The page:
William Lovelle STRINGER, Appellee, v. Paul HEDGEPETH, Appellant.
William Lovelle Stringer, Appellant, v. Paul Hedgepeth, Appellee.
The State of Iowa appeals from the order of the district court granting William Lovelle Stringer's petition for habeas corpus, pursuant to 28 U.S.C. § 2254. Stringer is serving a life sentence for murder. We reverse the district court's grant of habeas relief.
On November 4, 1986, an intruder armed with a sawed-off shotgun broke through the front door of a home occupied by Lyn Ballard, Kevin Colburn, and Jim Clay. The intruder was an African-American male wearing makeup on his face, a stocking cap, a black coat, and black pants. He also had a nylon pulled down over his head. The intruder grabbed Ballard, held a gun to her head, and demanded that she give him money or drugs. Colburn ran upstairs to call police.
While Colburn proceeded upstairs, Clay came into the room and pleaded with the intruder to release Ballard. The intruder complied, but began to push Clay up the stairway. Both Colburn and Ballard took this opportunity to flee to a neighbor's to call the police. Minutes later, they heard a gunshot and saw the intruder run from the house. Clay staggered outside afterwards, and collapsed in the street. He died after a short time from a gunshot wound to the chest.
Later that night, a man named Gary Lewis called the police and informed them that Stringer had confessed to the killing. At trial, Lewis testified that Stringer had been staying with him at his girlfriend's apartment, which was two blocks from the murder scene. Lewis stated that on the evening of the murder, Stringer drank a bottle of wine, borrowed some of his clothing, left the apartment, and returned thirty minutes later with a sawed-off shotgun and makeup on his face. After Stringer washed his face, he and Lewis left the apartment to get some “dope.” During their walk, Stringer saw police at the murder scene and told Lewis that he had “iced” a man. Lewis said he called the police after they returned to the apartment and Stringer fell asleep. Approximately thirty minutes later, the police arrived at the apartment. They found a sawed-off shotgun and clothing matching that worn by the intruder.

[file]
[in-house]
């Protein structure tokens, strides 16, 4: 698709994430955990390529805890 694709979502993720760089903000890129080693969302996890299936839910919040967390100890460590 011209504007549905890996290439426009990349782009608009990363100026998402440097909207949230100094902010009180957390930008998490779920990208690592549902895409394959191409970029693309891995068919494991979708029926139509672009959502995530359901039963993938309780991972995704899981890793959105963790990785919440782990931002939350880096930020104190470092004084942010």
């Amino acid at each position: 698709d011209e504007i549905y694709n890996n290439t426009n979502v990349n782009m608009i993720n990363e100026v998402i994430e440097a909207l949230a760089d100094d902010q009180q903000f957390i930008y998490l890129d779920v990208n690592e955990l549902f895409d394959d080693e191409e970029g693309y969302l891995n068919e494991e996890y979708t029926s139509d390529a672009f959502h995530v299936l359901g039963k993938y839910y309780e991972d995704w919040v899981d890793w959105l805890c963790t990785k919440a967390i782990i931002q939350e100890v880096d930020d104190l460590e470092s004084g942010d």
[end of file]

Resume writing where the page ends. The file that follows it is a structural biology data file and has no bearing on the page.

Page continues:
At trial, Ballard and Colburn positively identified Stringer as the assailant, and Lewis testified about calling the police after hearing Stringer's confession. Stringer's defense counsel tried to discredit the testimony of Ballard and Colburn by pointing out discrepancies in their descriptions of the assailant. He also argued that Lewis was the killer. However, both Ballard and Colburn refuted this theory by testifying that Lewis did not resemble the intruder. The jury eventually returned a guilty verdict. Stringer was then sentenced to life in prison. The Iowa Court of Appeals affirmed his conviction on direct appeal. Stringer then filed two motions for post-conviction relief. The state trial court denied both motions, and these denials were affirmed on appeal. During the course of these state proceedings, Stringer petitioned for federal habeas corpus relief, which the district court granted in part, and denied in part. The State appealed, and Stringer was granted leave to cross-appeal.
In support of his petition for writ of habeas corpus, Stringer raised the following arguments: (1) the prosecutor engaged in prosecutorial misconduct by asking questions which indicated Stringer had a criminal history and had been identified in other shootings; (2) the trial court erred when it denied his motion to suppress the eyewitness testimony of Ballard and Colburn; (3) he was denied the effective assistance of counsel because the jury was improperly instructed with respect to eyewitness testimony; and (4) he was able to demonstrate his actual innocence.
After receiving the State's response to Stringer's Petition, the district court granted habeas relief on the prosecutorial misconduct claim, holding that the prosecutor made improper remarks about Stringer's criminal history which fatally infected the trial, rendering it fundamentally unfair and thereby denying Stringer due process. See Stringer v. Hedgepeth, No. 4:90-CV-50054, slip op. at 53 (S.D.Iowa Nov. 20, 2000). The district court also held there was a reasonable possibility that the verdict would have been different absent the improper remarks. See id.